3. Grassmarket. Once a medieval market place and site for public executions, the Grassmarket is now a vibrant meeting place bursting with lively drinking spots and eclectic shops. Loved by students,tourists and locals alike, as with all of Edinburgh, be sure to look upwards and admire the architecture and stunning views of the castle. Though executions ceased here in 1784, some of the traditional Grassmarket pubs such as The Last Drop and Maggie Dixon's keep alive the bloody history. The modern entertainment in Grassmarket centres around daily live music and acoustic performances.
  4. Holyrood House. The Palace of Holyrood House, the official residence in Scotland of Her Majesty The Queen, stands at the end of Edinburgh's Royal Mile against the spectacular backdrop of Arthur's Seat, this fine Baroque palace is closely associated with Scotland's rich history. The palace is probably best known as the home of Mary, Queen of Scots and as the setting for many of the dramatic episodes in her turbulent reign. The palace briefly served as the headquarters of Bonnie Prince Charlie during the 1745 uprising.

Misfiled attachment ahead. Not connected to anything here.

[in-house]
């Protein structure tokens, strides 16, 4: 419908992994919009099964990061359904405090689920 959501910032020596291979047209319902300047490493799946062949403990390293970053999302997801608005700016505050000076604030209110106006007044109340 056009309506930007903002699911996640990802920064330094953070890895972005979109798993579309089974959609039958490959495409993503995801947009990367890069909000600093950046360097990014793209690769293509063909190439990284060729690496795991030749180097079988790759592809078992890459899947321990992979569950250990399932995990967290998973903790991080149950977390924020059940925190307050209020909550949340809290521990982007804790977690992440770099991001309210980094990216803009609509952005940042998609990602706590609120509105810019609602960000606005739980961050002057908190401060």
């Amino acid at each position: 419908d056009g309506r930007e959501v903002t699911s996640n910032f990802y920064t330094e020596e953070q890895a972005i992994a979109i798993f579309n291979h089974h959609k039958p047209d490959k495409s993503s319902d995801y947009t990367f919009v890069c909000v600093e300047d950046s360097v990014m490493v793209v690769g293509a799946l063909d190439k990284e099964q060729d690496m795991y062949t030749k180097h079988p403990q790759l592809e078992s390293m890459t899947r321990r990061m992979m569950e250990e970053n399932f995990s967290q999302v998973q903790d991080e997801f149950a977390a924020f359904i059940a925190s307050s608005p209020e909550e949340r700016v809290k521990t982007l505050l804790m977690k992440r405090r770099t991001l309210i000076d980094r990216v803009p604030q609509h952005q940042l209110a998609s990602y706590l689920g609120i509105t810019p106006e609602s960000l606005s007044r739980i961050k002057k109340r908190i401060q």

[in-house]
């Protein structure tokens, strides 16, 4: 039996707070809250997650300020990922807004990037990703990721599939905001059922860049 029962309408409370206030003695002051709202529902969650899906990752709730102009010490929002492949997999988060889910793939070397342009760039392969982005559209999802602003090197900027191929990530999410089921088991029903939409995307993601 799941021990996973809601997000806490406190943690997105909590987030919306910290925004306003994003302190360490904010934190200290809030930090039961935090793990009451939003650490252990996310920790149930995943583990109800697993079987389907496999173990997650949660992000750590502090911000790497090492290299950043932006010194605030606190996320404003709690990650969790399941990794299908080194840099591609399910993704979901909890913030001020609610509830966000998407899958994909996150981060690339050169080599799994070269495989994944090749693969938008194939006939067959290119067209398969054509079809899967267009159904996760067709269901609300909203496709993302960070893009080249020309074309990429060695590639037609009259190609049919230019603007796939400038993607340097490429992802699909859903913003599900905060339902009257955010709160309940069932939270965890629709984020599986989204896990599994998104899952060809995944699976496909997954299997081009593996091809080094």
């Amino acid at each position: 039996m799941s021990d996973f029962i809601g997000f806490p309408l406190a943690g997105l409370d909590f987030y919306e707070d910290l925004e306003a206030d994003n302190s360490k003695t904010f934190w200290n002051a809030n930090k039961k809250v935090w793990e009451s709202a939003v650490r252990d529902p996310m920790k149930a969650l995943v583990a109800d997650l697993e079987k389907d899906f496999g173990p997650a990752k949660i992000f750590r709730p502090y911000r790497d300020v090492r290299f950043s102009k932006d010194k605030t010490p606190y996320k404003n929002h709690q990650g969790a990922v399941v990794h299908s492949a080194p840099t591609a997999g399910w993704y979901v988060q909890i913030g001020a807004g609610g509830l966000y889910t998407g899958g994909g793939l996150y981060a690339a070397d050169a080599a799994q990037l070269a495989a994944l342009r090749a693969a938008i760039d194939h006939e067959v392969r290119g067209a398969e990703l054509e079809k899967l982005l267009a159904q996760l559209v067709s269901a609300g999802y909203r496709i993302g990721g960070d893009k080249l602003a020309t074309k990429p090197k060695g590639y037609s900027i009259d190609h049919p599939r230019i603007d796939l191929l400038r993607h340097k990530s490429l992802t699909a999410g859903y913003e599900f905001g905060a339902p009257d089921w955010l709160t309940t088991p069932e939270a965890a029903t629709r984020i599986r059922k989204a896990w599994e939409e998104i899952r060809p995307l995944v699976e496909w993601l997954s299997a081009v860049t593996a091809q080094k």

5. The North Side of the Grassmarket  -  November 2007
    Princes Street. Where else can you experience fantastic shopping while enjoying uninterrupted views of an ancient fortress perched atop a giant volcanic rock?. Admire these stunning views as you browse its comprehensive selection of High street and designer brands . Large shopping centres and old fashioned department stores jostle for position among souvenir shops and food outlets. For a mesmerising view of the city, climb the 287 steps to the top of the Scott monument and visit world renowned works of art at The National Gallery of Scotland.